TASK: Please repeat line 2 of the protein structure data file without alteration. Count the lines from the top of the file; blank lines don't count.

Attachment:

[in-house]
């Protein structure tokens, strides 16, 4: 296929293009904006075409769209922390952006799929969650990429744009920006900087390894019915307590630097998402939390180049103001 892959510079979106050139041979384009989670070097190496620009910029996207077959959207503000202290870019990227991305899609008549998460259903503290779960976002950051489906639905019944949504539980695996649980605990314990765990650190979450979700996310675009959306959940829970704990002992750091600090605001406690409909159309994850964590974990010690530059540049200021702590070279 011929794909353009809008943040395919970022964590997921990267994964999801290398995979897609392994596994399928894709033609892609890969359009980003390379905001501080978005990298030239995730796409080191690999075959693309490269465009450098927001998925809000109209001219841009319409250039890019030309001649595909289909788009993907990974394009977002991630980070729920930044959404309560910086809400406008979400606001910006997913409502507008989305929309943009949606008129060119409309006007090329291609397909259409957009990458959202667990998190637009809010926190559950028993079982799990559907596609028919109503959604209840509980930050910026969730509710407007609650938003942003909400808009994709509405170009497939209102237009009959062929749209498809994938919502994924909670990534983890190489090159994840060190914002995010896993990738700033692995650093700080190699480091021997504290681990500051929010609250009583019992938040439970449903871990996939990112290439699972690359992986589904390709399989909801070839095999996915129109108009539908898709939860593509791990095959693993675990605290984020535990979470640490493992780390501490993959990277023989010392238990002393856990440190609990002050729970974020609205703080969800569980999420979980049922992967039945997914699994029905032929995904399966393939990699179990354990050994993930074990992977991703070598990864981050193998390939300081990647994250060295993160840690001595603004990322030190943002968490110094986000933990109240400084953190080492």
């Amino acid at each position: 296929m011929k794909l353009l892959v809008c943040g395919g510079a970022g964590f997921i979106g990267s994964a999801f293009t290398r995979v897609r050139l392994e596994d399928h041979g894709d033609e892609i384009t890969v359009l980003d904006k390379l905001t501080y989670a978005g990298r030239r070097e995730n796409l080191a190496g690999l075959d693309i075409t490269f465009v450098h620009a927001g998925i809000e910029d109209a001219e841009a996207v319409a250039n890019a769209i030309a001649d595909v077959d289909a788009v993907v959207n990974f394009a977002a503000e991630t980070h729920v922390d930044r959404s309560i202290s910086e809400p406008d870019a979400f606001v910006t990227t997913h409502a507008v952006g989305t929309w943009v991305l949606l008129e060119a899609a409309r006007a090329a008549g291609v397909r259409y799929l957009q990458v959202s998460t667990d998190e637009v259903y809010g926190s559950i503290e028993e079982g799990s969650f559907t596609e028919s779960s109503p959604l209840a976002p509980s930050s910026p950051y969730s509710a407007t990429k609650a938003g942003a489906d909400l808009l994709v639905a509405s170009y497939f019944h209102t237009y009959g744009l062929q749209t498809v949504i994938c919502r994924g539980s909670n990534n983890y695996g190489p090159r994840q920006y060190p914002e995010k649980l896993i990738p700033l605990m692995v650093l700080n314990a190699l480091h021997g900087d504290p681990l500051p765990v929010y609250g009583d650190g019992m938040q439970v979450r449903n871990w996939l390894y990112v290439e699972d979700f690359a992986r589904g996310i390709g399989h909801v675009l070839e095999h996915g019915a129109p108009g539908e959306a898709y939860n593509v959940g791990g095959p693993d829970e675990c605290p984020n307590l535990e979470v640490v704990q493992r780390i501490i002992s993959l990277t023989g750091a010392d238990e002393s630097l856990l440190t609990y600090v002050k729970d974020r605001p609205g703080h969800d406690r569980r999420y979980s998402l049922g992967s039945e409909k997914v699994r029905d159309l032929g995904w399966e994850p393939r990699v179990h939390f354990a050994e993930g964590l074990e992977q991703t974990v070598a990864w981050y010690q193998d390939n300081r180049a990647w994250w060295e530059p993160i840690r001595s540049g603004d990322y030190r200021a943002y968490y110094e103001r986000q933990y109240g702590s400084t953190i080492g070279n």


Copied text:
């Protein structure tokens, strides 16, 4: 296929293009904006075409769209922390952006799929969650990429744009920006900087390894019915307590630097998402939390180049103001 892959510079979106050139041979384009989670070097190496620009910029996207077959959207503000202290870019990227991305899609008549998460259903503290779960976002950051489906639905019944949504539980695996649980605990314990765990650190979450979700996310675009959306959940829970704990002992750091600090605001406690409909159309994850964590974990010690530059540049200021702590070279 011929794909353009809008943040395919970022964590997921990267994964999801290398995979897609392994596994399928894709033609892609890969359009980003390379905001501080978005990298030239995730796409080191690999075959693309490269465009450098927001998925809000109209001219841009319409250039890019030309001649595909289909788009993907990974394009977002991630980070729920930044959404309560910086809400406008979400606001910006997913409502507008989305929309943009949606008129060119409309006007090329291609397909259409957009990458959202667990998190637009809010926190559950028993079982799990559907596609028919109503959604209840509980930050910026969730509710407007609650938003942003909400808009994709509405170009497939209102237009009959062929749209498809994938919502994924909670990534983890190489090159994840060190914002995010896993990738700033692995650093700080190699480091021997504290681990500051929010609250009583019992938040439970449903871990996939990112290439699972690359992986589904390709399989909801070839095999996915129109108009539908898709939860593509791990095959693993675990605290984020535990979470640490493992780390501490993959990277023989010392238990002393856990440190609990002050729970974020609205703080969800569980999420979980049922992967039945997914699994029905032929995904399966393939990699179990354990050994993930074990992977991703070598990864981050193998390939300081990647994250060295993160840690001595603004990322030190943002968490110094986000933990109240400084953190080492």